Resisted Knee: R extension no resistance L extension no resistance
  R flexion strong L flexion strong
Passive: R extension 0° L extension 0°
  R flexion 130° L flexion 130°
Palpation: Lateral gastrocs are firm on both legs, medial are soft and wasted.

Bowen Therapy Treatment Record

It was found that treatments are required every 3 – 4 days in order to keep pain at a manageable level. Bowen Relaxation Moves (BRM) were given for the first two weeks, along with Head, Ankle, Hammertoe and Bunion moves. This produced the immediate effect of sleeping through the night, stabilized bowel movements, more ease of flexion of the knee, and less “buzzing” in the ears. The client found that pain levels decreased to the extent that she felt that she could “work through the pain” and undertake an increased exercise regime. The client went from minimal mobility, with the use of a walking frame, to being able to complete an 800m circuit over uneven terrain with the use of a walking stick only. Buttock pain also decreased markedly and the client was able to cease taking Endone for pain relief.
By the fourth week, the client’s latissimus dorsi and trapezius muscles had developed conformity and were pliable. Her gluteus maximus muscles were no longer painful when worked on and her gastrocnemius muscles are now showing less wasting and are stronger.
The Coccyx Oblique procedure was then included in two treatments to reduce the tingling in the feet and lower legs, however the client did not feel any further relief from this.
Elbow/Wrist and Forearm Extra procedures were then introduced into the schedule and whilst the tingling in the hands has not decreased, the client now has more flexibility in her hand movements.
At the fourth week, Hamstring and Straight up the Leg procedures were also included to release the IBT and hamstring muscles.
During the eighth week, the client had a fall when attempting to walk along a flooded path and had to take Panamax for a few days. BT again helped her through this and progress is back on track. The Client now reports that although CIDP symptoms are still present, they are no longer progressing. In the eighth week TMJ procedure was also introduced to treat the buzzing in the head.
The client is now on a regular regime of BRM’s, Head, Hamstring, St up Leg, TMJ, Elbow/Wrist, Ankle and Hammertoe & Bunion procedures. This mix is enabling her to lead a more normal life with the minimal need for pain medication.

The client is now awaiting another lumbar puncture to test CSF protein levels.

Data Analysis – Conclusion

Treatments have addressed the main areas of the body affected by CIDP, ie feet, legs, hands and head. Due to the extremely depressed immune levels of these clients, it was important to introduce Bowtech procedures in measured amounts in order to prevent an “overload” of reaction. Bowtech treatments were found to not only address the symptoms of the disease itself, but to counteract the adverse effects of some of the drugs used in its treatment, eg constipation. As stated previously, the manner by which Bowen moves are transmitted throughout the body (by fascia) enables treatments to be effective as the damaged nerves are not a barrier. After five months of treatments, the client still feels that her symptoms have stopped progressing.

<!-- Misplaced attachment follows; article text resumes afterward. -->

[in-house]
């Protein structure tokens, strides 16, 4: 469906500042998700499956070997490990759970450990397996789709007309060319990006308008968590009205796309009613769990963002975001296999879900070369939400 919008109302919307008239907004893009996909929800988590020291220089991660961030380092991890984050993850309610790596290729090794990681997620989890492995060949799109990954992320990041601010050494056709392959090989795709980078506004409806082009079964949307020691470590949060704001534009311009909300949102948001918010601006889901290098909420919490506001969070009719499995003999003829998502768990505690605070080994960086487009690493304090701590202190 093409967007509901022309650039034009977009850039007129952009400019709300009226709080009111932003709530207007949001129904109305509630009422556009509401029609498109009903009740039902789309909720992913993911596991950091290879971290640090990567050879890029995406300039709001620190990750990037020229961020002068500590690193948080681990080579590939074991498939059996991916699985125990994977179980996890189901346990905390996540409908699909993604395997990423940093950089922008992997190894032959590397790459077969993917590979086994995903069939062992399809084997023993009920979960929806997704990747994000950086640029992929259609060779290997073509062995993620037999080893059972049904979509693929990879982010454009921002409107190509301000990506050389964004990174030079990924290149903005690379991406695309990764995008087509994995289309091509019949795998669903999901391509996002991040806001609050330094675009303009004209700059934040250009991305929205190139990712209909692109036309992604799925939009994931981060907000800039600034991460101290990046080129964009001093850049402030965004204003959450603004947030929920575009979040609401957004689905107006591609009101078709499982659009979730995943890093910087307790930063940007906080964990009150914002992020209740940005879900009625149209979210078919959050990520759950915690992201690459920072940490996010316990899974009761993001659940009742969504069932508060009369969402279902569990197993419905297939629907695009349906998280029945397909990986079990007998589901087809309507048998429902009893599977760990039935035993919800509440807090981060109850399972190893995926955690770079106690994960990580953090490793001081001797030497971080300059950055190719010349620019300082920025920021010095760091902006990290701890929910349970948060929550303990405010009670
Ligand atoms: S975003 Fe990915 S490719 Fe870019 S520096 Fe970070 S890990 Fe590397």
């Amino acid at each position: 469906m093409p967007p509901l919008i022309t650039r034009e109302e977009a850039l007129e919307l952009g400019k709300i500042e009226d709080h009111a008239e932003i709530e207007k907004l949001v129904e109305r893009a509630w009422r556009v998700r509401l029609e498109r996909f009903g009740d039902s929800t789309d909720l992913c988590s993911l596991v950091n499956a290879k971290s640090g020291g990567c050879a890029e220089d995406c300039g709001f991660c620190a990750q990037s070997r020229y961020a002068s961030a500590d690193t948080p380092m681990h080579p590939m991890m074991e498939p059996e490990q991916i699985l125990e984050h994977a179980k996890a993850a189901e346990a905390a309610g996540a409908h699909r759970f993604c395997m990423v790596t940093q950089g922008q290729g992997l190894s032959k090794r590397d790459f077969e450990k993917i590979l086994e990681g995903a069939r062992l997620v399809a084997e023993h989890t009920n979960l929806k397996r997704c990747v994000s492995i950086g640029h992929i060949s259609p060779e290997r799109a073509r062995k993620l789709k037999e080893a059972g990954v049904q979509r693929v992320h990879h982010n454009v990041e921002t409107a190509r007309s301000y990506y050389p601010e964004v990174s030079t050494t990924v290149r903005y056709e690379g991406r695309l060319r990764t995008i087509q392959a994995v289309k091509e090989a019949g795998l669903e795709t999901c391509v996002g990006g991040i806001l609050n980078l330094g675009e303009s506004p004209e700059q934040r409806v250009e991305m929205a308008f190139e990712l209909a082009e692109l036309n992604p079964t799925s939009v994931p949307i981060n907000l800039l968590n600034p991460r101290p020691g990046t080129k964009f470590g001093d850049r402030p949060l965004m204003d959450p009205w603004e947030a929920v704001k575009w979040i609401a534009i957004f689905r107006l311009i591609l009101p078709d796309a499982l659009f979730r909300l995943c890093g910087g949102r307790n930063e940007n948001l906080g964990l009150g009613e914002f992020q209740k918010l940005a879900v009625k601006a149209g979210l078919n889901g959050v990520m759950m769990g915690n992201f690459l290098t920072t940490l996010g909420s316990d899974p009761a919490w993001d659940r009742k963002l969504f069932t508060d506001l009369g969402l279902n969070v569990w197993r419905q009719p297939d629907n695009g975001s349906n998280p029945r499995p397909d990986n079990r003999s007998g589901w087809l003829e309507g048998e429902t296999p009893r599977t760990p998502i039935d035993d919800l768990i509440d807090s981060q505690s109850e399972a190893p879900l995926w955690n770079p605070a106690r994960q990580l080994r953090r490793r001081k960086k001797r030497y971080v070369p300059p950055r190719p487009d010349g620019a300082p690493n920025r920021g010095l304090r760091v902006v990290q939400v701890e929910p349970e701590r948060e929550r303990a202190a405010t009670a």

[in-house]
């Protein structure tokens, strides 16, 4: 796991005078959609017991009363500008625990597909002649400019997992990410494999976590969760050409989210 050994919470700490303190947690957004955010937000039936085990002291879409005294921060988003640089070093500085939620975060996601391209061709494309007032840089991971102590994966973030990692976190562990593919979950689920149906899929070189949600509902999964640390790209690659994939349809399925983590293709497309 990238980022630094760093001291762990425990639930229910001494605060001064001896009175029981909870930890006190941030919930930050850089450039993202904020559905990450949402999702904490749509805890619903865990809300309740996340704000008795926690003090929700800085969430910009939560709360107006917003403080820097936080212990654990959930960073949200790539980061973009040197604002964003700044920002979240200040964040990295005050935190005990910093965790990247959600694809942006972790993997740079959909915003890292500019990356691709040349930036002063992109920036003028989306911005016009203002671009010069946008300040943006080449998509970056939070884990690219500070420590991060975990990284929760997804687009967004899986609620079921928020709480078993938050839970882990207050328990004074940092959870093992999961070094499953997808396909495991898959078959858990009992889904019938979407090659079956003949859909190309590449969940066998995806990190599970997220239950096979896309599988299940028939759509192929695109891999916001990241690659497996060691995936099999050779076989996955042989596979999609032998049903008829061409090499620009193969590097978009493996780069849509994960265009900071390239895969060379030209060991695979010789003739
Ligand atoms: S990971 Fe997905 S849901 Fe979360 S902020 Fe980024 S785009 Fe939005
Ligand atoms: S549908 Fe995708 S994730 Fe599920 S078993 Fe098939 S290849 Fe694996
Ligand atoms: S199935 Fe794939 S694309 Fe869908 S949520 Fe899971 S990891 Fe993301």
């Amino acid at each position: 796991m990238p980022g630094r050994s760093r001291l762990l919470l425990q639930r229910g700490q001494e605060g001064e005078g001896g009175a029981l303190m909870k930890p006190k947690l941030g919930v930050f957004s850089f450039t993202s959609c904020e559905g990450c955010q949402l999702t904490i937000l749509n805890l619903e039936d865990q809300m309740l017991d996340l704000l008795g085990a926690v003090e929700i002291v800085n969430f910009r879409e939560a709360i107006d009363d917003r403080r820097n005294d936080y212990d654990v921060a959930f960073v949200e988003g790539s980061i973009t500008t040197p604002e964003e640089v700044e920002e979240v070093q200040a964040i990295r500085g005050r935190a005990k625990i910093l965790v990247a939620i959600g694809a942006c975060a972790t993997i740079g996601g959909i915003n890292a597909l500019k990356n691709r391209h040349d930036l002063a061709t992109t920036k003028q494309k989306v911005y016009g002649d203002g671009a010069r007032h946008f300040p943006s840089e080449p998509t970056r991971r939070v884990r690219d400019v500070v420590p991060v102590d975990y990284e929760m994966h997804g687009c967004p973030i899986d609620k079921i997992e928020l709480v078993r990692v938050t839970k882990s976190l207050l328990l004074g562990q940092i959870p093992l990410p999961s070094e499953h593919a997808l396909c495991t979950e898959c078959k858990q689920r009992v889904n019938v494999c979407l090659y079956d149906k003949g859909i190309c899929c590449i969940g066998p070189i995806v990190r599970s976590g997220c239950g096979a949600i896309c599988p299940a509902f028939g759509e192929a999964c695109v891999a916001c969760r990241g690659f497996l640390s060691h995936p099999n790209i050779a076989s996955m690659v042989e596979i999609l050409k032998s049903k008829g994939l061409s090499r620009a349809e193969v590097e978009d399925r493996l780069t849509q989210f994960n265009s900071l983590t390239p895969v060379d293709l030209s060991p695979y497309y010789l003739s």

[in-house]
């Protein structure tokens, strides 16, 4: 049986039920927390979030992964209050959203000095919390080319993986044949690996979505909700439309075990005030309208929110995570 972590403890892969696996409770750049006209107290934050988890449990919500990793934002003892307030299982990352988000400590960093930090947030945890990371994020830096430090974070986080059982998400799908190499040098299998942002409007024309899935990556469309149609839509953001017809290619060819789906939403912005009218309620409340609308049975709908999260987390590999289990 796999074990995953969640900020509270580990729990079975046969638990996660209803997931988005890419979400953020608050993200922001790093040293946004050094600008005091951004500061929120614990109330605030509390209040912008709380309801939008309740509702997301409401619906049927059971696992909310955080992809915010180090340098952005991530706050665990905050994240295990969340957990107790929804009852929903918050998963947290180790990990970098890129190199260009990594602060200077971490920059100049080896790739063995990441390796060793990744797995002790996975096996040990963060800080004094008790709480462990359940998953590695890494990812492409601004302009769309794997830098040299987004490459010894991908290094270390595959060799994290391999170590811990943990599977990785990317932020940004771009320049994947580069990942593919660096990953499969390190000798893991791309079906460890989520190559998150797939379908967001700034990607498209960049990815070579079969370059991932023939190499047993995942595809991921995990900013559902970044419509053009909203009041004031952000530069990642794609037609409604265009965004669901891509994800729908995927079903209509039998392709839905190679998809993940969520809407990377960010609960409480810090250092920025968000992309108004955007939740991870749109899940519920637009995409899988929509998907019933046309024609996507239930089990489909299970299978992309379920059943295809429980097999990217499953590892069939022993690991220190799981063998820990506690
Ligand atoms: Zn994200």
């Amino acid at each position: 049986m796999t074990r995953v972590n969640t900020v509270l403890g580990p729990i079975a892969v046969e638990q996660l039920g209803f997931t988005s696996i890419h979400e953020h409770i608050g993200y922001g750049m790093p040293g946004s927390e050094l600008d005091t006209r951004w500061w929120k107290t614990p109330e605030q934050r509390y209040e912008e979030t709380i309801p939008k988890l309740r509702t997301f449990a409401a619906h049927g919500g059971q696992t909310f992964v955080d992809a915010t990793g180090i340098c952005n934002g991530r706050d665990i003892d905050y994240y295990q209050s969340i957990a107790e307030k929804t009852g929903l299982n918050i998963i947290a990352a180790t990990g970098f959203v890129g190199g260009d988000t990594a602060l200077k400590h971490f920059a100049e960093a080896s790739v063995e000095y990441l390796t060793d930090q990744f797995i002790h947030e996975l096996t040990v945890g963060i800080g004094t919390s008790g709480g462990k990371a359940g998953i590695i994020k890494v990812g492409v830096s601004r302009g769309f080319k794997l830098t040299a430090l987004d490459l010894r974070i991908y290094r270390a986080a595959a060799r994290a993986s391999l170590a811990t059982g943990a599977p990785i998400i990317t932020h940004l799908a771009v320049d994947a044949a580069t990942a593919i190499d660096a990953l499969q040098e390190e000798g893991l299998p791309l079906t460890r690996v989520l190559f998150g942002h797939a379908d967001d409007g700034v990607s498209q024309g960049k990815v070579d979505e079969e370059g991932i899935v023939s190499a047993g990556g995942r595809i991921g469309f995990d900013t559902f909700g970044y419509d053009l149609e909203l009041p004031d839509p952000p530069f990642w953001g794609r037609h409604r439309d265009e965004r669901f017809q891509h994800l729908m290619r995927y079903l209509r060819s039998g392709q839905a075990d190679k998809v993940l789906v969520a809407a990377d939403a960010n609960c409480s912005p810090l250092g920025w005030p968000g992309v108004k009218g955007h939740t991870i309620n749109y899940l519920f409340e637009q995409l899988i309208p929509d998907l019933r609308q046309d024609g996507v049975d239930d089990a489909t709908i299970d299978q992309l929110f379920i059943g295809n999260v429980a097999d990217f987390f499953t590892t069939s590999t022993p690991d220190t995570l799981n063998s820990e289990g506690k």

Treatments gave immediate relief from discomfort caused by CIDP and the client’s quality of life has improved considerably. The hope is that rather than just ceasing to progress, the symptoms will start to abate. The holistic effect of Bowen Therapy has enabled the client to continue physical exercise that was previously not possible and to counteract the side effects of pharmaceutical treatments being undertaken. The fact that Bowen Therapy transmits data to the brain via the body’s fascia means that the damage incurred by CIDP on the nervous system does not act as a ‘blocker’ and therefore progress is not hampered.

Discussions with Professor George Jelinek (an internationally published MS researcher) have verified the connection between MS and CIDP and the possible similarities in the causes and effects of the two conditions. The Swank diet, which is recommended by Prof Jelinek, advises against the consumption of saturated fats in any form. Consumption of poly and mono unsaturated fats only in the diet is believed to be a successful way of rectifying the breakdown of the fat making up the myelin sheath. Saturated fats are hard and brittle in comparison to unsaturated fats which are pliable. It is believed that a change in diet can create a ‘turn around effect’ within twelve months. Prof Jelinek also recommends the inclusion of Vitamin D from sunlight, Vitamin D3 and Omega 3 supplements, meditation and exercise in the daily regime.

Sharing this knowledge, not only amongst fellow Bowtech practitioners, but with mainstream professionals and, indeed, those suffering from the condition, will help to increase knowledge and hopefully encourage others to look into the causes and effects more thoroughly. I firmly believe that Bowtech practitioners have a place in the successful treatment of CIDP and at the very least in the improvement of the sufferers’ quality of life. The unique means by which Bowen Therapy assists the body to heal itself is the crux its success.


Nerve induction tests undertaken on the client on 2/11/2012 have shown that progression of the disease has ceased in the lower limbs and nerve responses in the upper limbs have improved.




4. Jelinek GA. Taking Control of Multiple Sclerosis: natural and medical therapies to prevent its progression. Hyland House Publishing 2005.